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World War I
The Great War
Origins of Conflict
• Competing ambitions in Europe
over economics, military
expansion, diplomatic
maneuvering, and international
tensions reached an all time
• Kaiser Wilhelm II
becomes the next
German ruler in 1888.
• Foreign policy changes
begin in 1890 with
dismissal of Bismarck.
• alliance with Russia
dropped; Russia then
allies with France.
• effort to strengthen
German navy, which
alarms Britain.
Crisis in the Balkans
• Many groups in
Balkans win
during early
• New nation of
Serbia made up
largely of Slavs.
• Austria-Hungary
annexes Slavic
region—Bosnia and
• Serbia outraged,
sees itself as
rightful ruler of
these Slavic lands.
• On June 28, 1914,
a Serbian terrorist
Archduke Franz
Ferdinand (heir of
the AustroHungarian throne)
and his wife, while
in Sarajevo,
• A Serbian terrorist by the name of Gavrilo Princip, a
member of the group, the Black Hand, assassinated
Franz Ferdinand during his visit to Sarajevo on 28 June
1914, thereby stalling his proposed reforms.
• July 28, 1914,
Austria (with
Germany’s support)
declared war on
• This caused a
chain reaction
which draws many
European powers
into war.
• Austria-Hungary blamed the Serbian government for the
attack and hoped to use the incident as justification for
settling the question of Slavic nationalism once and for
• Austria declared war on Serbia
As Russia supported Serbia, Austria-Hungary waited to
declare war until its leaders received assurances from
German leader Kaiser Wilhelm II that Germany would
support their cause in the event of a Russian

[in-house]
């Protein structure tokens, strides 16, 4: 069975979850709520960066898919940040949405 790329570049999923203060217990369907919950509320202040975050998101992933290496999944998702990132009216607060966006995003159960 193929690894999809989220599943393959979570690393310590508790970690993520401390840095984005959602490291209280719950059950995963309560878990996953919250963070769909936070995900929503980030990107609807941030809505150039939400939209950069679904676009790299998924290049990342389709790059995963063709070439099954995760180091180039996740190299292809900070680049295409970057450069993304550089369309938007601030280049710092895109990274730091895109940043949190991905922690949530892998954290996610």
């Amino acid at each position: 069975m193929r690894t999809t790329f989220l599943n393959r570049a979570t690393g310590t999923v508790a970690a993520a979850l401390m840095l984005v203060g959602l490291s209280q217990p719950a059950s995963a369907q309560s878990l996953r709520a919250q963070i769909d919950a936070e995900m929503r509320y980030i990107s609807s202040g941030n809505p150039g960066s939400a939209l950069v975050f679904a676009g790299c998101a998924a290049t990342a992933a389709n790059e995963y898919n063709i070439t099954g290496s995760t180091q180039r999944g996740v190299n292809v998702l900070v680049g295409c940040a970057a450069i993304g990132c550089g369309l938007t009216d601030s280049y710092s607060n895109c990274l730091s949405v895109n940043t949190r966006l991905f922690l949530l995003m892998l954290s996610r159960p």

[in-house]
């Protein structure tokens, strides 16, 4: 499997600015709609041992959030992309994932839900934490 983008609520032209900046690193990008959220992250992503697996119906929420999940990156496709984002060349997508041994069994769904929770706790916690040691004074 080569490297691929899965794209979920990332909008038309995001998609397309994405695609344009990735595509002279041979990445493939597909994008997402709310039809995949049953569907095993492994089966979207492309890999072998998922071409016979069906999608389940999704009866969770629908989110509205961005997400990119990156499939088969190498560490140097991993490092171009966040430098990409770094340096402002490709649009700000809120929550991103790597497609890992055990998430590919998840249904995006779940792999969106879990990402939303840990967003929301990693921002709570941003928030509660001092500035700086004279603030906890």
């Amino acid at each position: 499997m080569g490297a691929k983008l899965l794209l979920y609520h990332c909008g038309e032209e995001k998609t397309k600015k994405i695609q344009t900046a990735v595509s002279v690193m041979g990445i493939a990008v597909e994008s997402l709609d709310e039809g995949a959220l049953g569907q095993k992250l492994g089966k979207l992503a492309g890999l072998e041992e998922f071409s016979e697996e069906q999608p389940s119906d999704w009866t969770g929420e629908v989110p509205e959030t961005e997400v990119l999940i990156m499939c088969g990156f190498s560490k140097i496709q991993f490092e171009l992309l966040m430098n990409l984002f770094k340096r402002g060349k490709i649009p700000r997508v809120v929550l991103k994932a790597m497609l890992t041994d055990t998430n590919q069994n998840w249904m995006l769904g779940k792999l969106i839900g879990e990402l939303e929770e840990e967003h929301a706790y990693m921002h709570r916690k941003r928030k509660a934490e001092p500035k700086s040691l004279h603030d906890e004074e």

intervention, which would likely involve Russia's ally,
France, and possibly Great Britain as well.
• Germany declared war on Russia (to help Austria) and
then France.
• On July 5, Kaiser Wilhelm secretly pledged his
support, giving Austria-Hungary a so-called carte
blanche or "blank check" assurance of Germany's
backing in the case of war.
• The Dual Monarchy then sent an ultimatum to
Serbia, with such harsh terms as to make it almost
impossible to accept. Convinced that Vienna was
readying for war, the Serbian government ordered
the Serbian army to mobilize, and appealed to
Russia for assistance.
• On July 28, Austria-Hungary declared war on
Serbia, and the tenuous peace between Europe's
great powers collapsed. Within a week, Russia,
Belgium, France, Great Britain and Serbia had lined
up against Austria-Hungary and Germany, and
World War I had begun.
Central Powers
Ottoman Empire
Allied Powers
Russia (plus Poland & Finland)
United States (joins later)
American Attitudes
• Most Americans
believed there was no
reason to join the war.
• However, economic,
ethnic, and cultural
ties connected them to
the Allied Powers.
• Woodrow Wilson
admired Britain’s
culture and
government and
distrusted Germany.
• Due to International law, neutral nations
(like the United States), were allowed to
supply nations at war.
• However, Britain’s navy blocked the
Central Powers from receiving goods from
the United States.
• Only Allied forces could buy American